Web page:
Equally important is Commissioner Rasegatla's written recommendation, referred to in para 36 to the National Commissioner, which contained a motivation with factors beyond those stated by the evaluation panel. He took into account that she had already once before been overlooked in relation to post 6903, despite being the 'best candidate'. He considered it important that upon her second interview she was yet again rated the 'best candidate'. His concern, understandable because of his rank and managerial position, that the wrong signal would be sent to Barnard is not one that can lightly be discounted. Human resource management both in the private and public sector must be concerned about morale and cohesion within a workforce. Commissioner Rasegatla noted that competing candidates had had a year within which to meet the standard set by Barnard, but failed to seize the opportunity. Significantly, in the last sentence of his recommendation he speaks on behalf of the NES. That sentence bears repeating:
'National Evaluation Service strongly believes that in the interest of service delivery, and having denied this candidate the opportunity for promotion during the previous promotion phase, that the candidate should be appointed as recommended by the panel.' Counsel on behalf of the SAPS urged us to consider that representivity at level nine was the crucial factor and that any beneficial effect in relation to the lower level which might result because of Barnard's promotion to Superintendent should be discounted. It will be recalled that both the interviewing panel and Commissioner Rasegatla took the view that, in the event that Barnard was promoted to uperintendent within the NES, it would free up her position at the lower level (level eight) and present an opportunity to enhance representivity within the NES at that level. That idea is not entirely without merit. Barnard's promotion might thus very well have had the indirect effect of advancing the employment equity cause.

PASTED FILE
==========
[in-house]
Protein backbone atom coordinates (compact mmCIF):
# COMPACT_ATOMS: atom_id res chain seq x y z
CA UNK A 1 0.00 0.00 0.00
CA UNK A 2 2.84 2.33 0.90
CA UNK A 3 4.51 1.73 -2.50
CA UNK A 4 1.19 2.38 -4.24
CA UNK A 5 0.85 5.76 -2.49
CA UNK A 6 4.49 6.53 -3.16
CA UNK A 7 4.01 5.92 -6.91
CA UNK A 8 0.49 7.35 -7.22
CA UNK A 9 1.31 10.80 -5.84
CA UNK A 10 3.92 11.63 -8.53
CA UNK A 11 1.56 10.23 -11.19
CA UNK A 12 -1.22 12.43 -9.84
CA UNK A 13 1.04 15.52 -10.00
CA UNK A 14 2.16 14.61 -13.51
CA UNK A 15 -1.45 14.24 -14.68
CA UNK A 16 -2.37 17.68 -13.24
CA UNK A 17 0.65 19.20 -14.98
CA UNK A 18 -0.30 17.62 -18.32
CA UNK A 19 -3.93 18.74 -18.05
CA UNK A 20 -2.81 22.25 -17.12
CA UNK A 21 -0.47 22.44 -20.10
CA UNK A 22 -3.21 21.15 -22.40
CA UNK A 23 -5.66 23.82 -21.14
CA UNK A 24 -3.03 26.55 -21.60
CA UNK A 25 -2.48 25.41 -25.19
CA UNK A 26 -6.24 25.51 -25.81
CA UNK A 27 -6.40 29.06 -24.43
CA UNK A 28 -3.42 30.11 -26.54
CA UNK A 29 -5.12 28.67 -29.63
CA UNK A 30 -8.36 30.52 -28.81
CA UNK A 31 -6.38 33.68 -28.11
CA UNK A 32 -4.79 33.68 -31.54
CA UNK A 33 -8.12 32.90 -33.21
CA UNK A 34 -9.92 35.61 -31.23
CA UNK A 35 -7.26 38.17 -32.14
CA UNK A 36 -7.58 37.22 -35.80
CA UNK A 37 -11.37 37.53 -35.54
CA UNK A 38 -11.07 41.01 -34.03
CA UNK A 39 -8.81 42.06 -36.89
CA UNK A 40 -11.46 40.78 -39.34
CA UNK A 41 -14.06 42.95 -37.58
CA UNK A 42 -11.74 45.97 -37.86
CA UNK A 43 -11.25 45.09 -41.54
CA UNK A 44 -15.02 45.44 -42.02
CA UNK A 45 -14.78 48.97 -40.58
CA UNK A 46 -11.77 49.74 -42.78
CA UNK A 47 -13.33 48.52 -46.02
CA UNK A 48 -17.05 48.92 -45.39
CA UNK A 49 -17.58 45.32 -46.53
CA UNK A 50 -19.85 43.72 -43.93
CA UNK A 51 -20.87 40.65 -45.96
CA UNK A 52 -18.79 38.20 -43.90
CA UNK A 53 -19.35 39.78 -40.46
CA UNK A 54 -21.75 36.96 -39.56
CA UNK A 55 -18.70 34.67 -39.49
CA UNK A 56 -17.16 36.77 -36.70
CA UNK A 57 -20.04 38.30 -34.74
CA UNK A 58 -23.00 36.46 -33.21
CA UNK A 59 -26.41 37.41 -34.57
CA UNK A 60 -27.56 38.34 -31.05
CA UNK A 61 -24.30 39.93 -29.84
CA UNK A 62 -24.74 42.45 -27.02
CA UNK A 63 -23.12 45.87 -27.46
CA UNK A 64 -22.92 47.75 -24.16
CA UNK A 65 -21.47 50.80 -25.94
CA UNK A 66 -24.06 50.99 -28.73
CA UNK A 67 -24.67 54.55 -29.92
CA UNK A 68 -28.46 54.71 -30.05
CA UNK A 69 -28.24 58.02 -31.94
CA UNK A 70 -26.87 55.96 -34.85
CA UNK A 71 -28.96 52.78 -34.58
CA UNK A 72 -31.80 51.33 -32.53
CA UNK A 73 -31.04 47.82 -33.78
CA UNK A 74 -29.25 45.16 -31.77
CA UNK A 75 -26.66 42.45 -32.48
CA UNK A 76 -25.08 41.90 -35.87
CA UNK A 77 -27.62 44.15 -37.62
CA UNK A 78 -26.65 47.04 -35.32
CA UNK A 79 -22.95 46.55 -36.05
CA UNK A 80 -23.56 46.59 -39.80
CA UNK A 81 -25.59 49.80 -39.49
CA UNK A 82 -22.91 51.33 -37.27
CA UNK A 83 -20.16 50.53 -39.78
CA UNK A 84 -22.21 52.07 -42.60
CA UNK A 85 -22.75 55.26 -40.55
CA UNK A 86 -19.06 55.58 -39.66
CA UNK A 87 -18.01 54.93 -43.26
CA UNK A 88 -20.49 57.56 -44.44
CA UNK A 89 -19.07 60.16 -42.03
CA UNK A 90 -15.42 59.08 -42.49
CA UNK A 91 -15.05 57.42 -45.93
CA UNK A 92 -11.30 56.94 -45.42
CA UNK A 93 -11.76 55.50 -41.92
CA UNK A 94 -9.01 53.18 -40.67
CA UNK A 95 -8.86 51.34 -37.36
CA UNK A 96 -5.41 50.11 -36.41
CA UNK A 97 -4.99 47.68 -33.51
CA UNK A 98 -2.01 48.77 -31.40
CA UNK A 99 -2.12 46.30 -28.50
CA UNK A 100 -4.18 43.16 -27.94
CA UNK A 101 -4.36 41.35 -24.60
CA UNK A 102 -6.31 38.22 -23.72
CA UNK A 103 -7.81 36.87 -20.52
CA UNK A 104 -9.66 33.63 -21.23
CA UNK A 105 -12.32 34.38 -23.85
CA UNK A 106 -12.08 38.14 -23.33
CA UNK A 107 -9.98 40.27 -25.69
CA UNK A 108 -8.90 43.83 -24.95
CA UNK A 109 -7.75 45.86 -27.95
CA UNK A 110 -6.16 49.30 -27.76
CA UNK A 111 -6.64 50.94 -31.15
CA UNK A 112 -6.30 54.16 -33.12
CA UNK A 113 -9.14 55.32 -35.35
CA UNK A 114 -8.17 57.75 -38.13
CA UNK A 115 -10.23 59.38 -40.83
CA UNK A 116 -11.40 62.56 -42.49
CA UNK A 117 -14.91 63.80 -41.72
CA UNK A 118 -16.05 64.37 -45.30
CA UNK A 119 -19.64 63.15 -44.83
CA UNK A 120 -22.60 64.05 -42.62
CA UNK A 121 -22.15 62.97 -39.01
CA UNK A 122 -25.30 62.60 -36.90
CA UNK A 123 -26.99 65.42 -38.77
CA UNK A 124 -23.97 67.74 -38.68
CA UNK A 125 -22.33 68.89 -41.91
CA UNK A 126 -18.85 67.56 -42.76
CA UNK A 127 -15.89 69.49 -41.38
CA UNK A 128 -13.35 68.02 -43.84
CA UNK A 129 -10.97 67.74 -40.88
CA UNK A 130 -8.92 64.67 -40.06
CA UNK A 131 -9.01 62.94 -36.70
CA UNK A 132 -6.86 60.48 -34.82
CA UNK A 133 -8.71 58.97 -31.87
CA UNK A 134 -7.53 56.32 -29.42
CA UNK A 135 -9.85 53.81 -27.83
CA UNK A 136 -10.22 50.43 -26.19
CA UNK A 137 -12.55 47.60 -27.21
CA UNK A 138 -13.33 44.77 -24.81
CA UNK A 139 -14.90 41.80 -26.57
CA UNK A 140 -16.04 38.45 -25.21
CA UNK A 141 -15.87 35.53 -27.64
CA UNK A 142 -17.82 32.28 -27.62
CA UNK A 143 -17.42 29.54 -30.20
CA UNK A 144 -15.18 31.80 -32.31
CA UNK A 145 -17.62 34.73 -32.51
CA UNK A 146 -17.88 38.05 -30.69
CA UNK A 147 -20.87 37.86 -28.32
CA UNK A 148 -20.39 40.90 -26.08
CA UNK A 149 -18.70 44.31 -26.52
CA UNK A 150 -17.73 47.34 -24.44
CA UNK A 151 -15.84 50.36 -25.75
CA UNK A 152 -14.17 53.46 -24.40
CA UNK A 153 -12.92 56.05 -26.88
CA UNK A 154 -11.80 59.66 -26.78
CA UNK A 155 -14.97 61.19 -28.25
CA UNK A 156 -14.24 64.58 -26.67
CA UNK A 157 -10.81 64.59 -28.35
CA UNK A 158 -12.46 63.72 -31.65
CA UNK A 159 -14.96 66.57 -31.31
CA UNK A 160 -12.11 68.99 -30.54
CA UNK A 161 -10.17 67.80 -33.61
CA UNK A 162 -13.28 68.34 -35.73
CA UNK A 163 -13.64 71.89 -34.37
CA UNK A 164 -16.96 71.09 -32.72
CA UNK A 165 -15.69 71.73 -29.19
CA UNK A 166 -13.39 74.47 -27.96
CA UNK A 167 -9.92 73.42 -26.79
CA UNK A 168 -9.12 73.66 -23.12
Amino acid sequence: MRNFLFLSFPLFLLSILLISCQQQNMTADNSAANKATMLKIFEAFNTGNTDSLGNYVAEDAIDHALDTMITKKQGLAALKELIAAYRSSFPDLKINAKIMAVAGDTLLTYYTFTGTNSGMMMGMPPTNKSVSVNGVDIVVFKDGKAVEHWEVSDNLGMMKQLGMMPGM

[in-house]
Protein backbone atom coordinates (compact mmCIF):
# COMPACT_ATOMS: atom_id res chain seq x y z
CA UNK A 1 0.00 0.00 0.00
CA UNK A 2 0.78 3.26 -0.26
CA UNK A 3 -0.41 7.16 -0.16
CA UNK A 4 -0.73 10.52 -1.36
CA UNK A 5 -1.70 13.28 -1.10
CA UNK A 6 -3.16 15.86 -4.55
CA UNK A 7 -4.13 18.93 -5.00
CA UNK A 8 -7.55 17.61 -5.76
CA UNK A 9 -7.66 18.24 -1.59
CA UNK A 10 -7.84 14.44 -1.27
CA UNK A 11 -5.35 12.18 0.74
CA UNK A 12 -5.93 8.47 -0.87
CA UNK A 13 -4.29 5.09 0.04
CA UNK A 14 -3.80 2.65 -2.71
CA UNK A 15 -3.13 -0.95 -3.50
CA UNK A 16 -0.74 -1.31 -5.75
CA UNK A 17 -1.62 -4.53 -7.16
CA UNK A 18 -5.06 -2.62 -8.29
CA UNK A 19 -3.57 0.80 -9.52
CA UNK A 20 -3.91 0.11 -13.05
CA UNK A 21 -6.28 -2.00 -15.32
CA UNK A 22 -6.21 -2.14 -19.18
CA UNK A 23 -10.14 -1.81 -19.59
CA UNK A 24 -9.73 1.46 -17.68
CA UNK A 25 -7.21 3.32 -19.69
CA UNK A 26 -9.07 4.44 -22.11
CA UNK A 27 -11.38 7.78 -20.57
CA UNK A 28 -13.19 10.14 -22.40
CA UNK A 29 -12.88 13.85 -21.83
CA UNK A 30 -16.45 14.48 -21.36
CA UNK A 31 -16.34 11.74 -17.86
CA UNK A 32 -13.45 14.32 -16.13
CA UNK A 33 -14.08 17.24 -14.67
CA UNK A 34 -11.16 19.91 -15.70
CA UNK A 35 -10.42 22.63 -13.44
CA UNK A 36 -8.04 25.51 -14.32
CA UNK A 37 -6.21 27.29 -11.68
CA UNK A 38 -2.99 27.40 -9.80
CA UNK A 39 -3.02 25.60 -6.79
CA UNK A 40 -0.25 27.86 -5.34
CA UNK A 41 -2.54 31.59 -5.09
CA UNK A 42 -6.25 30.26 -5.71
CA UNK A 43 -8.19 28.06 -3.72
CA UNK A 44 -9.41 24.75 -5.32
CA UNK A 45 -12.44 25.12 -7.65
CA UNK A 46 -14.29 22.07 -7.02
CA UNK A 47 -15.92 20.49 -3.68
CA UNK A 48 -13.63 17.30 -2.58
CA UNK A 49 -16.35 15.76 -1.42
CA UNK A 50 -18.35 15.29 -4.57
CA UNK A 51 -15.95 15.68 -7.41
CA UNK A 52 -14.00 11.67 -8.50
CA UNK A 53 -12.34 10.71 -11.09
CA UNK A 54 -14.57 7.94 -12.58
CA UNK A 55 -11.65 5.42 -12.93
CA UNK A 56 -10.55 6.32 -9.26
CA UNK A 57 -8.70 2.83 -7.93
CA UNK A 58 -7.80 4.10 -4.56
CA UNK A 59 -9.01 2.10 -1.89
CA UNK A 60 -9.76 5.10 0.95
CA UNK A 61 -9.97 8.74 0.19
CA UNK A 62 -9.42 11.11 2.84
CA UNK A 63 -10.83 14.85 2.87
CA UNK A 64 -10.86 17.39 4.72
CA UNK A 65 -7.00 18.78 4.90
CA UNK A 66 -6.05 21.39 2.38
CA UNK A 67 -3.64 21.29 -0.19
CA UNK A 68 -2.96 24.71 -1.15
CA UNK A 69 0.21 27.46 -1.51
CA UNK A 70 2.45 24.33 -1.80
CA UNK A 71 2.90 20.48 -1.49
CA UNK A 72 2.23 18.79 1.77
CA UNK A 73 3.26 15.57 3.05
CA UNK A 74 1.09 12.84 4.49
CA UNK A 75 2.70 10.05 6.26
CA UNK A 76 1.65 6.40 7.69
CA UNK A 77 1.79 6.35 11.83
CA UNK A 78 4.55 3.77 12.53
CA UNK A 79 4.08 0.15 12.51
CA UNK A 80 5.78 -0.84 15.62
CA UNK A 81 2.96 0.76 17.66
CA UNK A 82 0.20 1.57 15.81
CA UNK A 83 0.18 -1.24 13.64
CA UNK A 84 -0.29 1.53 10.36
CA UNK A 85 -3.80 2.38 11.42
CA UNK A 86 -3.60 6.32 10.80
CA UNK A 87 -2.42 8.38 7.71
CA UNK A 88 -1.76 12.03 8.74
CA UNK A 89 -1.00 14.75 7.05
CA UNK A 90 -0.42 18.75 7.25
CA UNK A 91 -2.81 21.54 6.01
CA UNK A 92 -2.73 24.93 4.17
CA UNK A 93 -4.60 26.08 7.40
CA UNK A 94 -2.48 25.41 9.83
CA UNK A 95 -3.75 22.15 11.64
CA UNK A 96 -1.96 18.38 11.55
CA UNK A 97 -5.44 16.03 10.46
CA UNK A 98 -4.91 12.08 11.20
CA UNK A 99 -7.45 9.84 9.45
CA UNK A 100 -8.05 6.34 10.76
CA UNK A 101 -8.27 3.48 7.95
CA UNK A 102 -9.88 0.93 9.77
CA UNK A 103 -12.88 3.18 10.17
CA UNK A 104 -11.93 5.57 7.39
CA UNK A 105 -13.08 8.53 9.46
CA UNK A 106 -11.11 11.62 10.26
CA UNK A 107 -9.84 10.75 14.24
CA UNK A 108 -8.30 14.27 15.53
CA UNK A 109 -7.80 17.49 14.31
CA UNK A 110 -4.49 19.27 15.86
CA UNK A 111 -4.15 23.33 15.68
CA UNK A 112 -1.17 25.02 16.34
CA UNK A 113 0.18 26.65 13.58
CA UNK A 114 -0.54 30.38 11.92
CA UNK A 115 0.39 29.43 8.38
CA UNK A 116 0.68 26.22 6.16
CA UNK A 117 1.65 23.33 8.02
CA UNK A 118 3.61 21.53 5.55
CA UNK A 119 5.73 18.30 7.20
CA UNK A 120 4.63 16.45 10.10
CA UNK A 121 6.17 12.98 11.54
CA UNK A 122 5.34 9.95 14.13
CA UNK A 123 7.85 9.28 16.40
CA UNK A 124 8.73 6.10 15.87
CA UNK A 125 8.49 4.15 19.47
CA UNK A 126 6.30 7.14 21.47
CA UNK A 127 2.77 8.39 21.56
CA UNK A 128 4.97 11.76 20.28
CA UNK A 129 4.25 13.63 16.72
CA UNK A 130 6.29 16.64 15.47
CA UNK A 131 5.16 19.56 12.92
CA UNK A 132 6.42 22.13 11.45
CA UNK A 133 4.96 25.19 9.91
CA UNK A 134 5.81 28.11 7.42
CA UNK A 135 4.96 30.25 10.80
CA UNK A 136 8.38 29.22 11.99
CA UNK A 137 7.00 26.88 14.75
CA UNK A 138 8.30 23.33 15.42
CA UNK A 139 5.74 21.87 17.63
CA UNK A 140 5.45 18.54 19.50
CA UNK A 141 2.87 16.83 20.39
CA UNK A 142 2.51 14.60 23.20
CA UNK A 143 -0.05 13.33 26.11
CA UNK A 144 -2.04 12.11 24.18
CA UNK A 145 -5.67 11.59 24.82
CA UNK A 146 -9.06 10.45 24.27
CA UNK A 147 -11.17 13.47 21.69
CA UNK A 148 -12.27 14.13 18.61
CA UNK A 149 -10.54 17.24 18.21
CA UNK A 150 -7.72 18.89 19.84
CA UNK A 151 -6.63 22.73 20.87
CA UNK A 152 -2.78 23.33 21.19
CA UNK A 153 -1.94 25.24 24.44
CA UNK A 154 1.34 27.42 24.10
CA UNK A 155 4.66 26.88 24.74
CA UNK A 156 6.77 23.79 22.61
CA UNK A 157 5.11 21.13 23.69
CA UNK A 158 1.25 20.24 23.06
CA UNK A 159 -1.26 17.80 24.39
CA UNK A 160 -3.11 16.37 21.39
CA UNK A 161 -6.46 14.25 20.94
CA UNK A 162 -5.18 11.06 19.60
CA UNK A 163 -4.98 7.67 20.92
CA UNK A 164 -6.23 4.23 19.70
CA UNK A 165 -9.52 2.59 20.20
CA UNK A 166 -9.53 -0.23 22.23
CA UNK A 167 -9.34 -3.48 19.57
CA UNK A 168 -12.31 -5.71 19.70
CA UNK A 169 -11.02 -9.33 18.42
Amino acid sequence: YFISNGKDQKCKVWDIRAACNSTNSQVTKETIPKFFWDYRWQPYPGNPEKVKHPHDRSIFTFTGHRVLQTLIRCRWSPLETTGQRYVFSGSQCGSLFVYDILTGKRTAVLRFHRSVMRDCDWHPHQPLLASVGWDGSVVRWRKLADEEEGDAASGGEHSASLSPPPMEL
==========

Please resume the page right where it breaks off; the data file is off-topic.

If representivity was the genuine driver behind the National Commissioner's refusal to appoint Barnard and if he thought that either of her two rivals were deserving of appointment, the compelling conclusion is that he would have appointed one of them. In terms of the National Instruction, as stated earlier, the National Commissioner may reserve a position to meet employment equity needs and the strategic objectives of the SAPS. If representation was the genuine concern, one would have expected that he would at the very least have considered that option.
 The Labour Court appears to have been justified in holding, as it did in para 34 of its judgment, that 'it is reasonable to assume that [the National Commissioner] at least did not regard the other black candidates who were recommended as suitable'.
Pretorius AJ went on to say that whatever the witnesses may have said is of lesser importance because they did not make the decision. Having regard to the importance of the issue, and considering that his decision not to make a senior appointment was being impugned, one would have expected the National Commissioner to have provided assistance to the Labour Court in relation to his motivation and reasoning beyond the cryptic note signed on his behalf. There is no explanation provided for his failure to tender any other evidence in this regard. The effect is that there is no indication that he grappled with all of the issues raised by the recommendation panel and Commissioner Rasegatla. On the contrary, the indications are that he did not engage with what his own management team had put before him.
 The National Commissioner's decision not to make the appointment was also defended on the basis that the EEP would be violated if he had appointed Barnard. It was submitted that the representivity imbalance at level nine would be even more negatively impacted. It is important to note that the EEP, in its foreword, states that the focus of employment equity is on black people, women and persons with disabilities. In the executive summary referred to above, it is envisaged that 'suitably qualified persons from designated groups are equally represented in all occupational categories and levels'. Against the statutory background and the policy documents as well as the EEP it was never contended, nor could it be, that numerical targets and representivity are absolute criteria for appointment. Adopting that attitude would turn numerical targets into quotas which are prohibited in terms of the EEA. The LAC, in my view, erred in holding out the EEP as an absolute legal barrier to Barnard's appointment. The EEP's foreword makes it clear that whilst the focus is on employment equity, no employment policy or practise will be established as an absolute barrier to the appointment of suitably qualified persons from non-designated groups.